This past Sunday, Jin Wen-Jing, an 18-year-old student at the Yemin Orde youth village, went before a Haifa conversion court under the auspices of the Chief Rabbinate.

Jin Wen-Jing holding her official conversion certificate from the Chief Rabbinate, together with Yemin Orde Director Dr. Chaim Peri (left) and educator Rabbi Zev Rubens (right)

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After administering an oral examination aimed at assessing her commitment to Judaism as well as her knowledge of Jewish law and tradition, the three rabbis comprising the Beit Din informed Wen-Jing that they had decided to accept her as a Jew.

Speaking in fluent Hebrew, Wen-Jing was quick to express her joy, and relief, at the court's decision. "I was very nervous, but now I am very happy," she said. "This has always been my family's dream — to return to our roots."

Wen-Jing arrived in Israel four years ago with her parents. Her father, Jin Guang-Yuan, who now goes by the name Shlomo, is a direct descendant of the Jewish community that existed for nearly a thousand years in the city of Kaifeng, which lies north of Beijing, on the south bank of the Yellow River.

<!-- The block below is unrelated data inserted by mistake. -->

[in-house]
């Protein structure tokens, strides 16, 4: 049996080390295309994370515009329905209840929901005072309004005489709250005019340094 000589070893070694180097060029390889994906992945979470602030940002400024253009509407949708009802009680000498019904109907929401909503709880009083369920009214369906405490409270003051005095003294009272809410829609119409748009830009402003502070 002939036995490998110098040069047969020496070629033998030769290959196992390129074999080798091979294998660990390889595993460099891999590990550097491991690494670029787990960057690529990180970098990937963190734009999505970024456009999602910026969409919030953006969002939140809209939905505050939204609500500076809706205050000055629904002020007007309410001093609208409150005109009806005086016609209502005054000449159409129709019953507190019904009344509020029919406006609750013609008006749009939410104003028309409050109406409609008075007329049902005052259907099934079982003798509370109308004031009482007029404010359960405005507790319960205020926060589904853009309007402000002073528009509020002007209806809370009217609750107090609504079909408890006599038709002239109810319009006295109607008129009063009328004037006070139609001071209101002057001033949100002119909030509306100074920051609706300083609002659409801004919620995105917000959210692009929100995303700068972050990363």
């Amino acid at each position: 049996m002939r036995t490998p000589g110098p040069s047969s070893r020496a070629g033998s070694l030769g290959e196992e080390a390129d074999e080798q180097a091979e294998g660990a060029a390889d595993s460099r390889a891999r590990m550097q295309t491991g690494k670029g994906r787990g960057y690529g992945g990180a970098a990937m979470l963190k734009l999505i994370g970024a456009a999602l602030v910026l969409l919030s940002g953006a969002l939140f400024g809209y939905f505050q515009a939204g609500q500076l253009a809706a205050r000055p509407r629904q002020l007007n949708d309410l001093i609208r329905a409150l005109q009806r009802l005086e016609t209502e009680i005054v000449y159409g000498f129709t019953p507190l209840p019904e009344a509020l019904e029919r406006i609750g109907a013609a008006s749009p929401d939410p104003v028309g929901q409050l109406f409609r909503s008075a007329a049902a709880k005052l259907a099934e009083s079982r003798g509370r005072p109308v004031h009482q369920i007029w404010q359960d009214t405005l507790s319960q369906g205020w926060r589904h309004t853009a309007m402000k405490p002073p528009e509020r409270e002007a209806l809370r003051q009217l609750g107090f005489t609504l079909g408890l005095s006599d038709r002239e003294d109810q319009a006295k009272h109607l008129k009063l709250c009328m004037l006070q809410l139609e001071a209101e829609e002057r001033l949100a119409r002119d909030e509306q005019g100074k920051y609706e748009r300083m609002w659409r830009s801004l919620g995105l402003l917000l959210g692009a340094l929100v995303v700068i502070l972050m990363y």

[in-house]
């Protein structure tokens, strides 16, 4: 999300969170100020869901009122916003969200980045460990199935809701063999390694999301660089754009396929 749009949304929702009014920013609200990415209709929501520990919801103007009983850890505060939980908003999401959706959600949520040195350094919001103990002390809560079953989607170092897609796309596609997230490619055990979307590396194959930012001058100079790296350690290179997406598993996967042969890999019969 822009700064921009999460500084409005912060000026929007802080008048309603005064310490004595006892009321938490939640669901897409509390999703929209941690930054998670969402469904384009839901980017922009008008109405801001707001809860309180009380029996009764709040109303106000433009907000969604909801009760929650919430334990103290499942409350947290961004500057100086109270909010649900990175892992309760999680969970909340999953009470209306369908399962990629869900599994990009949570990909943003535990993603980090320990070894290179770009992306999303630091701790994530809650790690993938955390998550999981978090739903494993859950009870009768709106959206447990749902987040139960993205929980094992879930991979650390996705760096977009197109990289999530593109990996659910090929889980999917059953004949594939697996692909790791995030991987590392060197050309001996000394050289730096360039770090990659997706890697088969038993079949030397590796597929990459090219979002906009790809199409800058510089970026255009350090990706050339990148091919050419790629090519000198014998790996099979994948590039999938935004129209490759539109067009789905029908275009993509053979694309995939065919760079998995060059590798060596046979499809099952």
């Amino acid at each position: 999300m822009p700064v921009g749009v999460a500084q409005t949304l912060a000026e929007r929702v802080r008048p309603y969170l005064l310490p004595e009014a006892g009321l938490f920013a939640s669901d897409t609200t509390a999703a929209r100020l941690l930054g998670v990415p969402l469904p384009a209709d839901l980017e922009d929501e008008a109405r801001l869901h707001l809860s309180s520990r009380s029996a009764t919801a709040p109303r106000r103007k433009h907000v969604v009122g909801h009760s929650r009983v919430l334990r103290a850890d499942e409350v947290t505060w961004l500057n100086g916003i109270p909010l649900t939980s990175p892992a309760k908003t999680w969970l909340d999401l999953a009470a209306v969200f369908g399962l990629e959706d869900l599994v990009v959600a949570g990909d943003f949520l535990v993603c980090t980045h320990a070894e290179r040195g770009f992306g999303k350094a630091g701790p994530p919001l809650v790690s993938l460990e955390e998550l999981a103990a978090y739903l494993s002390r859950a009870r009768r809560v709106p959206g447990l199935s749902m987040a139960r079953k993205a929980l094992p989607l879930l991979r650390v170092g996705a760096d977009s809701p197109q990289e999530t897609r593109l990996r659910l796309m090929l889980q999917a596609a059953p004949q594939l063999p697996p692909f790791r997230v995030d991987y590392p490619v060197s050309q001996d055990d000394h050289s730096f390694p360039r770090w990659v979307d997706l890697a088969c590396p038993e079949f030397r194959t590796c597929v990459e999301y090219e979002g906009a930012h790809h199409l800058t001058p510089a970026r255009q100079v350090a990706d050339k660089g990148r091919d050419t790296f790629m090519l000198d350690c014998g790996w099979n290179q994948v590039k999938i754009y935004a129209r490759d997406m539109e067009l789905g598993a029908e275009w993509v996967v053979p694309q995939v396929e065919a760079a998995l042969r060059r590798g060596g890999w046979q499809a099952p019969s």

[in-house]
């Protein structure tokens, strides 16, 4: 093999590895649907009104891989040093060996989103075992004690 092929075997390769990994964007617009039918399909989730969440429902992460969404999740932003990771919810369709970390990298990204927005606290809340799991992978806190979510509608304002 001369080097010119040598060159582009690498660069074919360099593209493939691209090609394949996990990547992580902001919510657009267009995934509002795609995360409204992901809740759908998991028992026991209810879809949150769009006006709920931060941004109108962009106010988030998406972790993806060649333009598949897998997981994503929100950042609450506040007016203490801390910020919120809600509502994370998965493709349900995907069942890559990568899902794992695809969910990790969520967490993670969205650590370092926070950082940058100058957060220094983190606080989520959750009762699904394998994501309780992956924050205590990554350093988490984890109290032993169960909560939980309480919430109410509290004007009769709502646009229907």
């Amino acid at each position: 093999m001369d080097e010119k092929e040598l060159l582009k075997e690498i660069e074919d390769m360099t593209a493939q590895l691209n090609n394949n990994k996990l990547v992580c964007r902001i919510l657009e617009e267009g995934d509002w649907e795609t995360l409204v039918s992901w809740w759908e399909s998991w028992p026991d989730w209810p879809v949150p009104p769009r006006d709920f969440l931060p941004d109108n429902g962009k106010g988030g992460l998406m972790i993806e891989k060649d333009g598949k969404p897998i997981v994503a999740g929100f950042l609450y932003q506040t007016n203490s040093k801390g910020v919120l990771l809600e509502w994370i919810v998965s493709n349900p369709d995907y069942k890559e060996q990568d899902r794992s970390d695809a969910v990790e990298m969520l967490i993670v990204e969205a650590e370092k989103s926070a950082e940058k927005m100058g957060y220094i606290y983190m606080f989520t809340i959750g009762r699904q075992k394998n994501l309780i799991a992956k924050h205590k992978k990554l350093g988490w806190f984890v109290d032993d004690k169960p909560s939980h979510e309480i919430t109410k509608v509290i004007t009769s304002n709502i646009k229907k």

At its peak, during the Ming Dynasty, Kaifeng Jewry numbered about 5,000 people. But widespread intermarriage and assimilation, as well as the death of the community's last rabbi, brought about its demise by the middle of the 19th century.

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Scholars say there are still hundreds of people in Kaifeng who cling to their identity as descendants of the town's Jewish community.

Wen-Jing's father still carries with him a copy of his internal Chinese identification card, which lists his nationality as "Youtai," or Jew.

He and his wife hope to follow in their daughter's footsteps and undergo conversion soon.

Since her arrival in Israel, Wen-Jing has been studying at Yemin Orde under the guidance of the youth village's director, Dr. Chaim Peri, as well Rabbi Zev Rubens, an educator who oversees the school's conversion program, both of whom accompanied her to the beis din
She has decided to adopt the name Shalva (serenity), which is the Hebrew translation of her Chinese given name. Currently in the midst of her matriculation exams, Wen-Jing will shortly enter the National Service (Sherut Leumi) program for religious girls, and will perform her national service at Shaarei Zedek Hospital in Jerusalem.

Why did she decide to convert?

"G-d chose the Jewish people to be His nation, and I wanted to be a part of it," said Wen-Jing, smiling.

"G-d has performed many miracles for Israel," she said, adding, "The fact that I have come here from China, and made it all the way here, back to my people — that too is a miracle."

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JWR contributor Michael Freund served as Deputy Director of Communications & Policy Planning under former Israeli Prime Minister Binyamin Netanyahu. Comment by clicking here.

© 2004, Michael Freund